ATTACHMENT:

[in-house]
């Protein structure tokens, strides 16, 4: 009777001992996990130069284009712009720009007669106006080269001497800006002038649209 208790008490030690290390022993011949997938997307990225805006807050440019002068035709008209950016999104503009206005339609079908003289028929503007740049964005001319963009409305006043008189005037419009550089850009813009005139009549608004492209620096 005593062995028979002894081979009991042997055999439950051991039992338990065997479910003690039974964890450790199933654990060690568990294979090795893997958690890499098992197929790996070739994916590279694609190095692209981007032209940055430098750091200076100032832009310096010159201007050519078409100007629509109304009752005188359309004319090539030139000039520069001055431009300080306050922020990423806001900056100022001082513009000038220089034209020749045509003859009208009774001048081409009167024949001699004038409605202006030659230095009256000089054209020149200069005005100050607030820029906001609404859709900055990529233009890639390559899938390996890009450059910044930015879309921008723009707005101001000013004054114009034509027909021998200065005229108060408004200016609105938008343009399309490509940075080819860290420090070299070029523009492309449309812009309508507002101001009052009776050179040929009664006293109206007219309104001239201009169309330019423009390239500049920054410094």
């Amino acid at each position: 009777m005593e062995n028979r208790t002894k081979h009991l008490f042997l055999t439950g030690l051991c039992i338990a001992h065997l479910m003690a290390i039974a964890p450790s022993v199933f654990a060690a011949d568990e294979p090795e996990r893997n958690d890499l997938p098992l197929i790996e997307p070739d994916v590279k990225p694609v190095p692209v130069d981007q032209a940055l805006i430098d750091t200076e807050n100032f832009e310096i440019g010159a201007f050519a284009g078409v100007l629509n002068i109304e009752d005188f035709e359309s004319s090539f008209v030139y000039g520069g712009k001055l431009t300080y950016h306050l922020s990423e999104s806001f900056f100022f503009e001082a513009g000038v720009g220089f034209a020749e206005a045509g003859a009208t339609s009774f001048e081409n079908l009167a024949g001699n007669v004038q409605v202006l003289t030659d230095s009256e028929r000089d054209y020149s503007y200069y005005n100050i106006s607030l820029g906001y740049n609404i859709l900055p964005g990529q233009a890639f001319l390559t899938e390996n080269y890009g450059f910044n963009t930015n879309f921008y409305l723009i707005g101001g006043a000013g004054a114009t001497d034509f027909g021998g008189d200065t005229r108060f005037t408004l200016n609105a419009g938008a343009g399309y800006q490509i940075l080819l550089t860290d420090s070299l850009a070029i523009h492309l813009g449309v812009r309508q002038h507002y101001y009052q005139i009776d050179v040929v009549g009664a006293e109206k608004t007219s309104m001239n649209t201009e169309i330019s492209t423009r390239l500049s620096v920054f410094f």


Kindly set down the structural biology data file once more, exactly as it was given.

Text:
[in-house]
């Protein structure tokens, strides 16, 4: 009777001992996990130069284009712009720009007669106006080269001497800006002038649209 208790008490030690290390022993011949997938997307990225805006807050440019002068035709008209950016999104503009206005339609079908003289028929503007740049964005001319963009409305006043008189005037419009550089850009813009005139009549608004492209620096 005593062995028979002894081979009991042997055999439950051991039992338990065997479910003690039974964890450790199933654990060690568990294979090795893997958690890499098992197929790996070739994916590279694609190095692209981007032209940055430098750091200076100032832009310096010159201007050519078409100007629509109304009752005188359309004319090539030139000039520069001055431009300080306050922020990423806001900056100022001082513009000038220089034209020749045509003859009208009774001048081409009167024949001699004038409605202006030659230095009256000089054209020149200069005005100050607030820029906001609404859709900055990529233009890639390559899938390996890009450059910044930015879309921008723009707005101001000013004054114009034509027909021998200065005229108060408004200016609105938008343009399309490509940075080819860290420090070299070029523009492309449309812009309508507002101001009052009776050179040929009664006293109206007219309104001239201009169309330019423009390239500049920054410094």
């Amino acid at each position: 009777m005593e062995n028979r208790t002894k081979h009991l008490f042997l055999t439950g030690l051991c039992i338990a001992h065997l479910m003690a290390i039974a964890p450790s022993v199933f654990a060690a011949d568990e294979p090795e996990r893997n958690d890499l997938p098992l197929i790996e997307p070739d994916v590279k990225p694609v190095p692209v130069d981007q032209a940055l805006i430098d750091t200076e807050n100032f832009e310096i440019g010159a201007f050519a284009g078409v100007l629509n002068i109304e009752d005188f035709e359309s004319s090539f008209v030139y000039g520069g712009k001055l431009t300080y950016h306050l922020s990423e999104s806001f900056f100022f503009e001082a513009g000038v720009g220089f034209a020749e206005a045509g003859a009208t339609s009774f001048e081409n079908l009167a024949g001699n007669v004038q409605v202006l003289t030659d230095s009256e028929r000089d054209y020149s503007y200069y005005n100050i106006s607030l820029g906001y740049n609404i859709l900055p964005g990529q233009a890639f001319l390559t899938e390996n080269y890009g450059f910044n963009t930015n879309f921008y409305l723009i707005g101001g006043a000013g004054a114009t001497d034509f027909g021998g008189d200065t005229r108060f005037t408004l200016n609105a419009g938008a343009g399309y800006q490509i940075l080819l550089t860290d420090s070299l850009a070029i523009h492309l813009g449309v812009r309508q002038h507002y101001y009052q005139i009776d050179v040929v009549g009664a006293e109206k608004t007219s309104m001239n649209t201009e169309i330019s492209t423009r390239l500049s620096v920054f410094f």